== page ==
Knowledge Management in a way, and I guess unknowingly, takes some of its lessons from cows. But I wonder if it takes the complete lesson or stops midway. If you’re wondering what kind of crazy cud I am chewing, here’s the full post for you to digest. :)
Cows grab grass not with the intention of digesting it immediately but storing it in specific areas in their alimentary canals meant for this purpose – the esophagus, to be precise. Apparently this is the case because some microbes help in easy digestion by processing the food while the latter ‘rests’ in the esophagus. The microbe-processed grass is then transferred back to the cow’s mouth when required and subjected to some heavy chewing and then actually digested.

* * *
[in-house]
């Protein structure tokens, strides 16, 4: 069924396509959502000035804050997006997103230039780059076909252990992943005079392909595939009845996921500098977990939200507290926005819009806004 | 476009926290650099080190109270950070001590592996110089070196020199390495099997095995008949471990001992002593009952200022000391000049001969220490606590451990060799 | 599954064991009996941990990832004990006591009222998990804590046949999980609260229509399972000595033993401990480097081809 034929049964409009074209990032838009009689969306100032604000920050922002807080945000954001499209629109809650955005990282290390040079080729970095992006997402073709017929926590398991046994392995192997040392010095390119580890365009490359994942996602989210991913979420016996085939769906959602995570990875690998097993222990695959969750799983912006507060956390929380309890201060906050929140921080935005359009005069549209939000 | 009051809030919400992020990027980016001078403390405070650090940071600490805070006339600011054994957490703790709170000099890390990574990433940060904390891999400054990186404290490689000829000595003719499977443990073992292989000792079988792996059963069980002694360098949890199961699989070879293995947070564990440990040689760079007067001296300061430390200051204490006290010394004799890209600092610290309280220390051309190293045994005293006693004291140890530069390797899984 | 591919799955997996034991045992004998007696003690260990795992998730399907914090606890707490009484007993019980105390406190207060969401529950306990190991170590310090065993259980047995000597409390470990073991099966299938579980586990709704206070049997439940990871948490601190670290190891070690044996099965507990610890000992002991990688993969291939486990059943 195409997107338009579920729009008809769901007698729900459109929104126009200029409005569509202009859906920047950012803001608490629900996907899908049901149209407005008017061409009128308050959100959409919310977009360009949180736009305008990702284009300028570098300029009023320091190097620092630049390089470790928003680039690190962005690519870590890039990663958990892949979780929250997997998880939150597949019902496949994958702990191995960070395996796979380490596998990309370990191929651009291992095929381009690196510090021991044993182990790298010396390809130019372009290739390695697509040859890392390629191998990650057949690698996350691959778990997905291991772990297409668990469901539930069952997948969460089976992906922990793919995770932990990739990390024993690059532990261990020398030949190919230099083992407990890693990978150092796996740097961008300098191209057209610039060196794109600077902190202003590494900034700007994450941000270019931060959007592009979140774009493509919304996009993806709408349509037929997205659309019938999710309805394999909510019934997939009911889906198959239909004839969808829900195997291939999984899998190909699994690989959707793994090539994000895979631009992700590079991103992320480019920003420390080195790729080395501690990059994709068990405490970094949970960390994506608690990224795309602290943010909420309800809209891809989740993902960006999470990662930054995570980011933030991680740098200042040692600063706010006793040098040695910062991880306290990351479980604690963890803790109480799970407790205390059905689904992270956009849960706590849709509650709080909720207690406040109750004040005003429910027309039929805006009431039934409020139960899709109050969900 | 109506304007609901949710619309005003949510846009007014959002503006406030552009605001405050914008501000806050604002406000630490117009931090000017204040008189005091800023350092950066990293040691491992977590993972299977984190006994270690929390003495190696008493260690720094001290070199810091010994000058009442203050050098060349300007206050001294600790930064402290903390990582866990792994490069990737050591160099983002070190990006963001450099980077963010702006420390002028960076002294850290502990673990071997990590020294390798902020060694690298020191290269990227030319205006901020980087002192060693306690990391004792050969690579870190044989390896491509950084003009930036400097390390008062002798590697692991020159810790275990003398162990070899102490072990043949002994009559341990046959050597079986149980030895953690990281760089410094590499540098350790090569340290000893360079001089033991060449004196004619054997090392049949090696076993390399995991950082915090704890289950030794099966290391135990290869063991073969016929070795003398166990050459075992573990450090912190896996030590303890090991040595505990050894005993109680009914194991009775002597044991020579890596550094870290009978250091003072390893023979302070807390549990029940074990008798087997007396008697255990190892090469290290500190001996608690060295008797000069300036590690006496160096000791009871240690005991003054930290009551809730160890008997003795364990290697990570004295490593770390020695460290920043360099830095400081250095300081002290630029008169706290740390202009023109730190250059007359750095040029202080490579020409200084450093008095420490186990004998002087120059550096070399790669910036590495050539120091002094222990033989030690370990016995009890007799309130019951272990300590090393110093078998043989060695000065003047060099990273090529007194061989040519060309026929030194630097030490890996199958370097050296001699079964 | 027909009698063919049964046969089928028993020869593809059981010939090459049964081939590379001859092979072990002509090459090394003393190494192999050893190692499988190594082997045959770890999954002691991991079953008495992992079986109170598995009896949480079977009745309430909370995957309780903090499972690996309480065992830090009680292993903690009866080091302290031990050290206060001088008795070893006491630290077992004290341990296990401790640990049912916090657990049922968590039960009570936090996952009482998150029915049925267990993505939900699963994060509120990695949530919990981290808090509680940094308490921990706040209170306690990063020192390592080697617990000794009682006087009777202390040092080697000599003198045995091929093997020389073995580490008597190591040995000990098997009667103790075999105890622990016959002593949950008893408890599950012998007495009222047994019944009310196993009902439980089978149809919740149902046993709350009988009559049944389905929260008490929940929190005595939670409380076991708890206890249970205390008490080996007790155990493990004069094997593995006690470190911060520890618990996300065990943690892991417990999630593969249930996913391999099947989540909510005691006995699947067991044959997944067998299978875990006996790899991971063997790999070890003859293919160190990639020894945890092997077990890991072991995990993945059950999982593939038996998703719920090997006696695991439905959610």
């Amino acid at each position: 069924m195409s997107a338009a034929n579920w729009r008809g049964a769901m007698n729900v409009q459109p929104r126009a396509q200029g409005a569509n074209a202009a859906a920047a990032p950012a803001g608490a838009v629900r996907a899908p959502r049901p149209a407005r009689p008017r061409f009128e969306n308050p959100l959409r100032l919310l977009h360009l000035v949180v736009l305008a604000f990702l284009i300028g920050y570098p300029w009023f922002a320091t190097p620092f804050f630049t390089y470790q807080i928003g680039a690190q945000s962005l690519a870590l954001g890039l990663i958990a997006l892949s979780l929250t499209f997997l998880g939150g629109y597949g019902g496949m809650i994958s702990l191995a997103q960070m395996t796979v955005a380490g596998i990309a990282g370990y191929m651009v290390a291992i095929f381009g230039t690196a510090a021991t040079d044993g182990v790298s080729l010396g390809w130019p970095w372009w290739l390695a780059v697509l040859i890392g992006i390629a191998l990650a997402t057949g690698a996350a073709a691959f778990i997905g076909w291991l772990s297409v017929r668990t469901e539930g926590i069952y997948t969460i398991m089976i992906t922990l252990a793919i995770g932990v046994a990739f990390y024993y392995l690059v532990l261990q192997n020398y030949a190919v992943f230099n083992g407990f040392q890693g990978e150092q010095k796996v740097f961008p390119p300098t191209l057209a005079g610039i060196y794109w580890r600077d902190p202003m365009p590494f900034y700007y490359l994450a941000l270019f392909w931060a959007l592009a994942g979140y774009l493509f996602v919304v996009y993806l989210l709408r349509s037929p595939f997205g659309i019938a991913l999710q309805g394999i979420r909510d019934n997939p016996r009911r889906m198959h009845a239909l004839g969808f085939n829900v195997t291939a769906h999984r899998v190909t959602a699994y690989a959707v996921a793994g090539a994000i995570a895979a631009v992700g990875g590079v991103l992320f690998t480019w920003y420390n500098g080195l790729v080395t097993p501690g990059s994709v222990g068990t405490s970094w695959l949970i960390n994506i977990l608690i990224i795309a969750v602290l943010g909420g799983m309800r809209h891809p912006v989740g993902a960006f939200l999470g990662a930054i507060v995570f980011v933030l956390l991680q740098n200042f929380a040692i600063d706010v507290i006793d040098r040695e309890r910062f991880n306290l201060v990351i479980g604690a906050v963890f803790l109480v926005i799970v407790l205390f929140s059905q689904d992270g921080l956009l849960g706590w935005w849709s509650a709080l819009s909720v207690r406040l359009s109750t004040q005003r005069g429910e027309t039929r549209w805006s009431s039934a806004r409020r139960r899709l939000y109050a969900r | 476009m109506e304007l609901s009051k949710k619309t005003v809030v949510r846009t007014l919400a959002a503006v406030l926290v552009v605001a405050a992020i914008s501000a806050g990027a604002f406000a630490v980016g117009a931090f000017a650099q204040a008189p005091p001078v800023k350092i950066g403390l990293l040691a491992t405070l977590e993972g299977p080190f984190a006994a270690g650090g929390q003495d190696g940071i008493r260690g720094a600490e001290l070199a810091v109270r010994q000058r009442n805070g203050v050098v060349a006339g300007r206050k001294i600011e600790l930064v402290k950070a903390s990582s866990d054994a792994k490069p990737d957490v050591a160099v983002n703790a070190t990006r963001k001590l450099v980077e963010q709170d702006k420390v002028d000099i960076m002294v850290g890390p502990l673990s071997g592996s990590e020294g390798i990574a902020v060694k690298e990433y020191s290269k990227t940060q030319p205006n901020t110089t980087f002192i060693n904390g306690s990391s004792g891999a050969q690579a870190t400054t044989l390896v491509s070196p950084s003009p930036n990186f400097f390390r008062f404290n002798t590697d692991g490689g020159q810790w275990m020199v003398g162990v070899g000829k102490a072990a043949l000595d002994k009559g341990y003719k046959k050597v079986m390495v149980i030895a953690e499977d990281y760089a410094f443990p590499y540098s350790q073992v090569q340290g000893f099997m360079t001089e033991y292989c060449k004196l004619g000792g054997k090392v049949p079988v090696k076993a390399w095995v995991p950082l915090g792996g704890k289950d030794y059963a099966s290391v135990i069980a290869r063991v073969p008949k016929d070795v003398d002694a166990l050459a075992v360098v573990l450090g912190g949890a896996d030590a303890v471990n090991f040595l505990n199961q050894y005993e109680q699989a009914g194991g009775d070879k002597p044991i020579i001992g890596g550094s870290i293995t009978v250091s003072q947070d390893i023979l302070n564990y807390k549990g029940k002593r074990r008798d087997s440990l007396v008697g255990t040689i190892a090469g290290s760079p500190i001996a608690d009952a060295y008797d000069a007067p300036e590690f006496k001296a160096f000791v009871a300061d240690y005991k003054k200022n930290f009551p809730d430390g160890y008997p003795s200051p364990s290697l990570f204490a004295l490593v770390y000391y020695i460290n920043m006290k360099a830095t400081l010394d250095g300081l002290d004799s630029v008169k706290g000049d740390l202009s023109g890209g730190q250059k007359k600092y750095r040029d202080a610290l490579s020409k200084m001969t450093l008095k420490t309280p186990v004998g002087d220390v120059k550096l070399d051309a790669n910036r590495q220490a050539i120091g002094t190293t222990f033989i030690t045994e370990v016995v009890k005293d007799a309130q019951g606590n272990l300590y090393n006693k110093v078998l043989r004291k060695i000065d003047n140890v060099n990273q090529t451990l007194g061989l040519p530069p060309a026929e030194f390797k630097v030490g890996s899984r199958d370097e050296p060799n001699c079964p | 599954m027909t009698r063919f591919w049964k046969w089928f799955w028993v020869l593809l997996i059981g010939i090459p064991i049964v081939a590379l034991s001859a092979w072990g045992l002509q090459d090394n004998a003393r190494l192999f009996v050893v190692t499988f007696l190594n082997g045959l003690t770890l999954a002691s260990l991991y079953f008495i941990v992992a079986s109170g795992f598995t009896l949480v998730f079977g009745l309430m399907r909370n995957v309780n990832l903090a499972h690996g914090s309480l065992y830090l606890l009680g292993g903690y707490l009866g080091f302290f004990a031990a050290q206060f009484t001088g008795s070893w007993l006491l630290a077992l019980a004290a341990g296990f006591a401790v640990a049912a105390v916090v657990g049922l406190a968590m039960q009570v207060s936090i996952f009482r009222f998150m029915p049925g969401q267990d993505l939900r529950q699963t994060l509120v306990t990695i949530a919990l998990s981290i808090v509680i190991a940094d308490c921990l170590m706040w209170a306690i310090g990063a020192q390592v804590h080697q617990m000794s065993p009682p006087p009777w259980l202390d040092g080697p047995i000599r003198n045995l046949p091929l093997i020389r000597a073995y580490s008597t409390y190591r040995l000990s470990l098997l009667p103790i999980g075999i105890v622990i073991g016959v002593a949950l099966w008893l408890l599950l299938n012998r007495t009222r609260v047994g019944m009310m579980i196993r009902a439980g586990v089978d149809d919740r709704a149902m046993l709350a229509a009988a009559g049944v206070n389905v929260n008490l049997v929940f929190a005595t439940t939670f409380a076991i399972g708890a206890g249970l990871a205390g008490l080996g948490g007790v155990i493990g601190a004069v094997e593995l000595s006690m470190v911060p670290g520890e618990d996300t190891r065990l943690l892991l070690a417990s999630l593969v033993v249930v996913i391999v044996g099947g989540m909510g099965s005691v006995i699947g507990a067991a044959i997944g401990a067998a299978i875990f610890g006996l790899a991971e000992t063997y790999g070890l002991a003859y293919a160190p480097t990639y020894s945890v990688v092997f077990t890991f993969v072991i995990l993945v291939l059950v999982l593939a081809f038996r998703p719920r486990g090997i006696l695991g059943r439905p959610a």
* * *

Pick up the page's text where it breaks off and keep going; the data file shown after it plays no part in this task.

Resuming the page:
Good knowledge repositories ought to be designed on these lines. Not as a place where unwanted artifacts are blindly stored and not reused at all or are stored and reused later without any value addition whatsoever. It ought to be a place where the artifacts are stored and brought to the right people’s notice so they keep it dynamic and add value to it by commenting on it, simplifying it, appending to it some additional resources etc. So, when it is actually picked up by someone for application, it becomes easier to ‘digest’ and is a lot more ‘tastier’ than it was. Is your knowledge repository akin to a cud-chewing system? If not, it may be time to Moo(ve) it. :D